The Marbelous Marble Coaster

Rosa S., Enza M., and Lexi B

       
Mr. Brodsky’s 4th-grade class was doing an experiment on force and how a roller coaster works without an engine. The students had to build a roller coaster with limited objects: two marbles, a cup, and a tube (aka: the roller coaster). The roller coaster would carry the marble then hit another marble. The object of the lesson was to hit the lonely marble and not let it get caught with the alligator’s swamp (the cup!).

4th Grade students build marble roller coasters.
Genna E.
4th Grade students build marble roller coasters.

 

The students were engaged in the experiment.  All students were raising their hands to answer questions and seemed very enthusiastic about the assignment.  “I liked this experiment because it is fun and challenging,” says Skyla.  The students like working with marbles because they are an unusual object to use in a classroom.  “I think this project is exciting because I love the marbles!” exclaimed Matthew.

 

Mr. Brodsky, the 4th grade teacher, hoped to show his class that science is more than just a school subject.  “I want to start showing the students that science is in your everyday life,” said Mr. Brodsky.  Tavian learned the importance of everyday science and how it impacts the world.  “ Yes, because I found out how to NOT kill people.” Real-life roller coaster creators have to think about a lot of things to keep their riders safe.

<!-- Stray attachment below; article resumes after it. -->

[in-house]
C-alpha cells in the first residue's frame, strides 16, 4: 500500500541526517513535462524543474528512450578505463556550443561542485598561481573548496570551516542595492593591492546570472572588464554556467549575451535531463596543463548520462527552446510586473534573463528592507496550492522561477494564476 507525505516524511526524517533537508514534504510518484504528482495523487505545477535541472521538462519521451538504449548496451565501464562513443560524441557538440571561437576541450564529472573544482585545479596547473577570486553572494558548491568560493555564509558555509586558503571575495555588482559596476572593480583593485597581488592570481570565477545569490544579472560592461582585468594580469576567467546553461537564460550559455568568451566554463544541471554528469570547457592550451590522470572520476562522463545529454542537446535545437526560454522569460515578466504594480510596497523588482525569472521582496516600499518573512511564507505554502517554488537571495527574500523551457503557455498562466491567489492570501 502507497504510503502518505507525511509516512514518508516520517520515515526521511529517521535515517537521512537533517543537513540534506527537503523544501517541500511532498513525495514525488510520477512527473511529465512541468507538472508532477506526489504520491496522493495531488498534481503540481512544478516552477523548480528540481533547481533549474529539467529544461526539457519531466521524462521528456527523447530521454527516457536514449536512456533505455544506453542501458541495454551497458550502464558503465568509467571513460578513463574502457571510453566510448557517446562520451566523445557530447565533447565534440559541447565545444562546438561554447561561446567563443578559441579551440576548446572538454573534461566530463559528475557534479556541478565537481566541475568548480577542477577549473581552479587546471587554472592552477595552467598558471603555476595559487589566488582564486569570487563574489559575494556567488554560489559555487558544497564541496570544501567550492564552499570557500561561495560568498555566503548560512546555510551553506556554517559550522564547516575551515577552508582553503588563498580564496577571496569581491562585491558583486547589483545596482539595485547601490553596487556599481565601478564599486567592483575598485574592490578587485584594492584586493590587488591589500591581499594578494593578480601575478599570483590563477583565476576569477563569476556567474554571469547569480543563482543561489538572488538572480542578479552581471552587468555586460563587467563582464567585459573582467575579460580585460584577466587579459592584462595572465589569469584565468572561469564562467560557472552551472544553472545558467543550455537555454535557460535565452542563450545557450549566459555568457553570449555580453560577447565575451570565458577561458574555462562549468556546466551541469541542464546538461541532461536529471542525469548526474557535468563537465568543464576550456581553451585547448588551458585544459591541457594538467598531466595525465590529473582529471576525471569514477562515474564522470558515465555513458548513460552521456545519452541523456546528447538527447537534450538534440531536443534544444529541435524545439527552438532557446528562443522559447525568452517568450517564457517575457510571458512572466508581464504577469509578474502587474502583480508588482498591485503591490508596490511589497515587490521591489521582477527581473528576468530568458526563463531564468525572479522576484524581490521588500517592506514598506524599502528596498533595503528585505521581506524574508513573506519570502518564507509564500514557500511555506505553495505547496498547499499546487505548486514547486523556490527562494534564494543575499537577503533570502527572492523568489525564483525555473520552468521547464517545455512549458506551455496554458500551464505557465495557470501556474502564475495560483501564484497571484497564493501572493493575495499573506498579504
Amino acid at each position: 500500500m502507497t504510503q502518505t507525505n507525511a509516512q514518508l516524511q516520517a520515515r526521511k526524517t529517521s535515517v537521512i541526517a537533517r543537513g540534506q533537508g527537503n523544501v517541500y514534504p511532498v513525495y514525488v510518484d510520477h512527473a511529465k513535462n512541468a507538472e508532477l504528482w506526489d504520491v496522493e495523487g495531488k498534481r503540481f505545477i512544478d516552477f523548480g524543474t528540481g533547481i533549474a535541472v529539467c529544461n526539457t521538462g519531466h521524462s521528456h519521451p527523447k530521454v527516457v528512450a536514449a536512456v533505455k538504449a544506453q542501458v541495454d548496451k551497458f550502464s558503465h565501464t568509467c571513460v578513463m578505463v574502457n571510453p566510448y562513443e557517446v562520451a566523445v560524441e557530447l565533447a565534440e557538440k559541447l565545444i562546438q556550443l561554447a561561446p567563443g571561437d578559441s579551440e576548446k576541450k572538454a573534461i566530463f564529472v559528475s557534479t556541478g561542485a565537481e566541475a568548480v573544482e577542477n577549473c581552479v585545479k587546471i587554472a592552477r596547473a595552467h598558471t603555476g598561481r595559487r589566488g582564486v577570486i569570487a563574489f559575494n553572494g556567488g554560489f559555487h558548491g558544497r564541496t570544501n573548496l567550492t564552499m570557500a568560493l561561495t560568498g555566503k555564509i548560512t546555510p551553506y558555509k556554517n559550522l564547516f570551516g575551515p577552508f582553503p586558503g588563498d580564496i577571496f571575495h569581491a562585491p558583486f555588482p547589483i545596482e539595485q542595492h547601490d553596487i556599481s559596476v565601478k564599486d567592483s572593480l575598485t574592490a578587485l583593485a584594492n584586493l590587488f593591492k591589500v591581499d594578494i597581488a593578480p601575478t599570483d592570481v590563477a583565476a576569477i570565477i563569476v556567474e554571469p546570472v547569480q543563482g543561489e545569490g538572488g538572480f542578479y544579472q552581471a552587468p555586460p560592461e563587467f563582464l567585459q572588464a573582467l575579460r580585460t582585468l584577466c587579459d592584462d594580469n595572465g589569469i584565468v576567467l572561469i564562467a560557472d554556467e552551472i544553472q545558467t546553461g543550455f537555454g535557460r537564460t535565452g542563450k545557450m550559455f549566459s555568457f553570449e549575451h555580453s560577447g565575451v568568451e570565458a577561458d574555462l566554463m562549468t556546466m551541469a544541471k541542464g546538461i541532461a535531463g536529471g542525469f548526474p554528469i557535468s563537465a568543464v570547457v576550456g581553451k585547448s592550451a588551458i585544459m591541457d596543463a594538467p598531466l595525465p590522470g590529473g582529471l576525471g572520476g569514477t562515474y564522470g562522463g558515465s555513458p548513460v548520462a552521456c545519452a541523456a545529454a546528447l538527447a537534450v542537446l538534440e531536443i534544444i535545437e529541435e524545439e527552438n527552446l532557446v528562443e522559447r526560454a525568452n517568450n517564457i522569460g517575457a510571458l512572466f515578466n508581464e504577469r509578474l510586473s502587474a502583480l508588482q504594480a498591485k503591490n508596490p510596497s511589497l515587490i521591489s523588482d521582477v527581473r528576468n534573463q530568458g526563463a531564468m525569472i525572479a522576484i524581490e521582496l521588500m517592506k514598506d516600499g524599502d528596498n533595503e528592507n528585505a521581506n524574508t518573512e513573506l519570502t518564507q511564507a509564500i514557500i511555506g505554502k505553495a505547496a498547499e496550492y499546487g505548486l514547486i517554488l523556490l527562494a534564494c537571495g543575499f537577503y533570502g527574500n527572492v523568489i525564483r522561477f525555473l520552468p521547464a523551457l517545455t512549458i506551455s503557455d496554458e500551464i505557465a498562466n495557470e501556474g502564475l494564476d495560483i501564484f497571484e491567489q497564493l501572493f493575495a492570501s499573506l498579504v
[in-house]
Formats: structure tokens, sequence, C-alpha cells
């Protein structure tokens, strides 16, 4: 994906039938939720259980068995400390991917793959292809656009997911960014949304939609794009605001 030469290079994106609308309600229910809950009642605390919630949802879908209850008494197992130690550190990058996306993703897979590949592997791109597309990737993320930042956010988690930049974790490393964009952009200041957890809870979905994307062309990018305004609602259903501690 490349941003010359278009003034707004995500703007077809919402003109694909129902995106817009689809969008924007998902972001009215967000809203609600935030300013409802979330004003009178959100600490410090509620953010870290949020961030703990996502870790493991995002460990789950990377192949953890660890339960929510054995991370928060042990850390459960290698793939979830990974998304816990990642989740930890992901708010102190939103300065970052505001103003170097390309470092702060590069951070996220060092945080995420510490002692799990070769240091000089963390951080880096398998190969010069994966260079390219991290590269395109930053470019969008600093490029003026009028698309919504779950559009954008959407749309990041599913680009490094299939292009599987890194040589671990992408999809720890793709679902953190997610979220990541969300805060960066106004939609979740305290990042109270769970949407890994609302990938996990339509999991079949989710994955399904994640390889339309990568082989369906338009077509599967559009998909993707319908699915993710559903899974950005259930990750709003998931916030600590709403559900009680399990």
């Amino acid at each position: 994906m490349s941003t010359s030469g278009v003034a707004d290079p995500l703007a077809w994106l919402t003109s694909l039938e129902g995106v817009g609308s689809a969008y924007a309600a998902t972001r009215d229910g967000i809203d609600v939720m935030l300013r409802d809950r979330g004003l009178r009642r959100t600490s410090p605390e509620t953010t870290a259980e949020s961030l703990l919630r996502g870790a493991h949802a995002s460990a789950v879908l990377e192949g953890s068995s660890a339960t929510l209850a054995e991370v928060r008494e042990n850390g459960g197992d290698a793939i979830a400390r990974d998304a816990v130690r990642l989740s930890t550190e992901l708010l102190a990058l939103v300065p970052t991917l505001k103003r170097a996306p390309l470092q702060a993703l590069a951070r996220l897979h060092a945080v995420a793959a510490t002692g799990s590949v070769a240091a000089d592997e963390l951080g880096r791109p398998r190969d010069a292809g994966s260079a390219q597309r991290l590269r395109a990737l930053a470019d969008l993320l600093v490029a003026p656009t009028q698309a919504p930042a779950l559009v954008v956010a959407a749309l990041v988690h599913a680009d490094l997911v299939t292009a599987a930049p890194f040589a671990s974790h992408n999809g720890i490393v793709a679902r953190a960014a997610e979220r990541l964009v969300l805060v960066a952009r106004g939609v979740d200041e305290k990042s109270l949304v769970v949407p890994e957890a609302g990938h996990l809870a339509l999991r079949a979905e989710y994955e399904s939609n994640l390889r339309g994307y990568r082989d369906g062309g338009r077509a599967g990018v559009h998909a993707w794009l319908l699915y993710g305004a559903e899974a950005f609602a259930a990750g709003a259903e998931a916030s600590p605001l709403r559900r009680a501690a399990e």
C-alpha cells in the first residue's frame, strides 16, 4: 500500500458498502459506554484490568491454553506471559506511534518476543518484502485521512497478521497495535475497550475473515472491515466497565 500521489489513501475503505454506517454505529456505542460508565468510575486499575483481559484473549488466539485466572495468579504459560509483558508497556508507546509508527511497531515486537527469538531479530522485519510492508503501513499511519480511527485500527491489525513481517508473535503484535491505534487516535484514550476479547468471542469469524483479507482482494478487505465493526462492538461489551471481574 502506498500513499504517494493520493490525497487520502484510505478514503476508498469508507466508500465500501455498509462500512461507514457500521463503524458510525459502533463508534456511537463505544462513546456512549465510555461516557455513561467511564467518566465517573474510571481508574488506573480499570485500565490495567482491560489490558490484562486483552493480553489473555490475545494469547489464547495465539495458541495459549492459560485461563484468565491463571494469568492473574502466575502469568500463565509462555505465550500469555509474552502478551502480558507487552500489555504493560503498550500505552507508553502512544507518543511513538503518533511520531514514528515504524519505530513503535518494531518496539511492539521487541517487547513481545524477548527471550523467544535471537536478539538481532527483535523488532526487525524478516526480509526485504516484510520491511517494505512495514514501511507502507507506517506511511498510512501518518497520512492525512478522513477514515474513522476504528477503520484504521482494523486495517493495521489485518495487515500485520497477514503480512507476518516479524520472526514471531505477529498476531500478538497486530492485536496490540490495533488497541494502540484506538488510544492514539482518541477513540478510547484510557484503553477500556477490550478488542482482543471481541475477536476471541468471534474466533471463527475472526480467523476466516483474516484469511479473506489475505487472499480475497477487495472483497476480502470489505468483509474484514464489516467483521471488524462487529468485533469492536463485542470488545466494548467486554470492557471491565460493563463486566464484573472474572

Fourth grade student discussing her marble roller coaster.
Genna E.
Fourth grade student discussing her marble roller coaster.

The students learned the responsibility of making a roller coaster by using things that would not usually be made with real roller coasters.  This was a fun way for the students to learn about motion.  Typical roller coasters do not include chains and motors but work by force and motion.  This lesson was a complete success for the students to experience the work – and science – that goes into creating a roller coaster.